The fact is that the pandemic is causing more people to struggle with their mental health, and that trauma is showing itself in a variety of ways, including an increase in suicides both here in Iowa and across the country. Mental-health conversations and resources are needed now more than ever, and tragically, Iowa has not come through with the additional help that we said we would. It breaks my heart and it worries me. If we can’t acknowledge now that additional mental-health resources need to be a priority in Iowa, when will come the time that we recognize it and are willing to do something about it?
Larry and I are thankful for the new psychiatric hospital that just opened in Bettendorf and the additional psychiatric hospital currently under construction in Clive. Private industry clearly sees the need for more mental-health services in Iowa and is willing to help fill the void. Thank goodness for that private investment here in Iowa. At this point, we can only imagine the type of real, meaningful help that could be achieved if additional state resources were coupled with that, and it’s so frustrating that the state help hasn’t come through.
We’re incredibly proud of the policy achievements that we and other mental-health advocates have achieved in Iowa during the past couple years, first with the 2018 legislation outlining additional services for adults with complex mental-health needs, and then with the 2019 legislation establishing a children’s mental-health program in Iowa for the first time. I’m proud to be a member of the Children’s Behavioral Health system State Board, and all of us on the Board are continuing to do our best to ensure that the children’s system is fully implemented. We recognize that Iowa needs additional resources to help and support its youngest citizens who are its very future.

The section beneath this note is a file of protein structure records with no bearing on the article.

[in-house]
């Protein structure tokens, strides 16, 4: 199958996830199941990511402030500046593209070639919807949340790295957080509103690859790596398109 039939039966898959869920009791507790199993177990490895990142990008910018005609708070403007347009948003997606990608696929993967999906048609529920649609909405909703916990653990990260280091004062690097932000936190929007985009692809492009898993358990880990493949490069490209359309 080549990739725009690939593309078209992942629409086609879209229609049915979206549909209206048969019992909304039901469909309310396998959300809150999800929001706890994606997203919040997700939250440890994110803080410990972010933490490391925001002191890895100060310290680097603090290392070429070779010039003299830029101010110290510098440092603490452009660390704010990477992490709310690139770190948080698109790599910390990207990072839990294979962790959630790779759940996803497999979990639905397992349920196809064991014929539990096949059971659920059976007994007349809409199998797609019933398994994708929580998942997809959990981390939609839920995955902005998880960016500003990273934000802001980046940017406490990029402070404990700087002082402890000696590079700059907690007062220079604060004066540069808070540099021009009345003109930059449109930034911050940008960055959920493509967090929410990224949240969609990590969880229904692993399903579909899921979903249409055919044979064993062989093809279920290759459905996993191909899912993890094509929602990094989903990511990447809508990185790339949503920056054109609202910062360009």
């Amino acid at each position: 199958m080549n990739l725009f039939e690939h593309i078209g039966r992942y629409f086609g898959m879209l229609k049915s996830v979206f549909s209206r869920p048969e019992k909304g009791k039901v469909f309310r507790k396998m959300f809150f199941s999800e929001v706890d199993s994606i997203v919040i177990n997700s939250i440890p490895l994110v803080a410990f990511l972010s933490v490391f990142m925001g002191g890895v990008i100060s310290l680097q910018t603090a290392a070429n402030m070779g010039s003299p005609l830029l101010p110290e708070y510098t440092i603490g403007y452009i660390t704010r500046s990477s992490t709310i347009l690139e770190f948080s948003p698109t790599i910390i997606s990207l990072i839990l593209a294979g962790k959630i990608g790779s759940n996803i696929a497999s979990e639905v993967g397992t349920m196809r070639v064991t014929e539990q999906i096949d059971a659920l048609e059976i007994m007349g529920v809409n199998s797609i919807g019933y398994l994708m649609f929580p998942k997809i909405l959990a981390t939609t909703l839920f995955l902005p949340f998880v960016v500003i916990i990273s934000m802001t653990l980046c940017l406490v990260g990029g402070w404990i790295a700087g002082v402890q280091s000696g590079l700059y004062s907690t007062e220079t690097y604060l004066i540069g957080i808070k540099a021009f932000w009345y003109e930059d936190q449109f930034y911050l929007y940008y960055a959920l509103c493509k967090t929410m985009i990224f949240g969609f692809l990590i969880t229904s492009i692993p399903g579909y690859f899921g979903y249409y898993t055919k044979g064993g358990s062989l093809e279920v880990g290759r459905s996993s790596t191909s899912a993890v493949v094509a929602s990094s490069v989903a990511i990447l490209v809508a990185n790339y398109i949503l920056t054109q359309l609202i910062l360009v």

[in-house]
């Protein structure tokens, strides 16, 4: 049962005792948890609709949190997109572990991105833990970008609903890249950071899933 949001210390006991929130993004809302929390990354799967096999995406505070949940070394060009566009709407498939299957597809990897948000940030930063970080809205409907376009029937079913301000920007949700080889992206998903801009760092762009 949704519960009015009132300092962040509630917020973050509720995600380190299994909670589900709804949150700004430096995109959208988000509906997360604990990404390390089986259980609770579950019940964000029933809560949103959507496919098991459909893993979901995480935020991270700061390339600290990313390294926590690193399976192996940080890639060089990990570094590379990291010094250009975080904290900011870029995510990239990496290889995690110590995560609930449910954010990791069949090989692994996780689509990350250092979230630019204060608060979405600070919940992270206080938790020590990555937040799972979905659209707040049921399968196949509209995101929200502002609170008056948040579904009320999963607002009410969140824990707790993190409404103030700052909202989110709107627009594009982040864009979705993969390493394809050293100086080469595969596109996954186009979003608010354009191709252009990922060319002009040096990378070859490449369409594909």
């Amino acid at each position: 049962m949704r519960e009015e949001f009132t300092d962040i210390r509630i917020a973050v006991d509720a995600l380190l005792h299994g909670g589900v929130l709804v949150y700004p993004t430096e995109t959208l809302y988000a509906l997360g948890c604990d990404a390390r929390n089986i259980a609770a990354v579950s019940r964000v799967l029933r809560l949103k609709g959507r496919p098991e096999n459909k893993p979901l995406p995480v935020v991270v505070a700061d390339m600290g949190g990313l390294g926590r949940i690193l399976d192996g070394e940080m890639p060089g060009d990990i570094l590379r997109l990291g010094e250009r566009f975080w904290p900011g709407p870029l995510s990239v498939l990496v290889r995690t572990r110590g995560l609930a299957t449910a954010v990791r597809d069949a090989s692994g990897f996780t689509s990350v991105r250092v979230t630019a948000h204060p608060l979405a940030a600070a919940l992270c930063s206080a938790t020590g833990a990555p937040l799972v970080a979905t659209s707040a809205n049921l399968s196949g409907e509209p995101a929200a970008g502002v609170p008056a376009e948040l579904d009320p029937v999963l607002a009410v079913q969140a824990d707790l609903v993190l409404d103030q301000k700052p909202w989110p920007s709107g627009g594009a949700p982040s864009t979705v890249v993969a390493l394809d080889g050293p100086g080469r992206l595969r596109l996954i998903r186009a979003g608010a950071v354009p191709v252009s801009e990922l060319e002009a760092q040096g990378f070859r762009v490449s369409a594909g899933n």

There can be no doubt, however, that our Board’s work was dealt a huge blow this month when additional mental-health funding was not approved as part of the state budget. State lawmakers again and again pledged that the funding would be approved. Many of those same lawmakers repeatedly campaigned on the issue and said it was a top priority for them.
Within the world of government, your priorities are reflected within your budget. And the state budget that was approved this year lacks the additional help that was promised.
I’m sometimes so frustrated that I wonder if I can find the strength to keep pushing for change. But then another sign will come along that reminds us again of Sergei, and how we will always wonder if his story could have gone differently if the mental-health help he needed could have been found in Iowa.
It’s Father’s Day, and Larry again today received a Happy Father’s Day call from a young man who was Sergei’s roommate when our son was in mental-health treatment in Arizona. The young man is now doing well – he’s been sober for three years, he has a successful career and best of all, he’s happy and thriving. He told Larry today that Sergei is the reason he was able to turn his life around. He said he believes that the universe made them roommates for a reason.
And we’re reminded again that if our son was able to reach out and help those around him despite the enormous burdens he faced with his severe depression and anxiety, what excuse could the rest of us possibly have for not trying to build a better world for those who need help?
And so, today I am reminded that we need to push on. And we think of Sergei, and we miss him. And he continues to give us hope.
— Mary Neubauer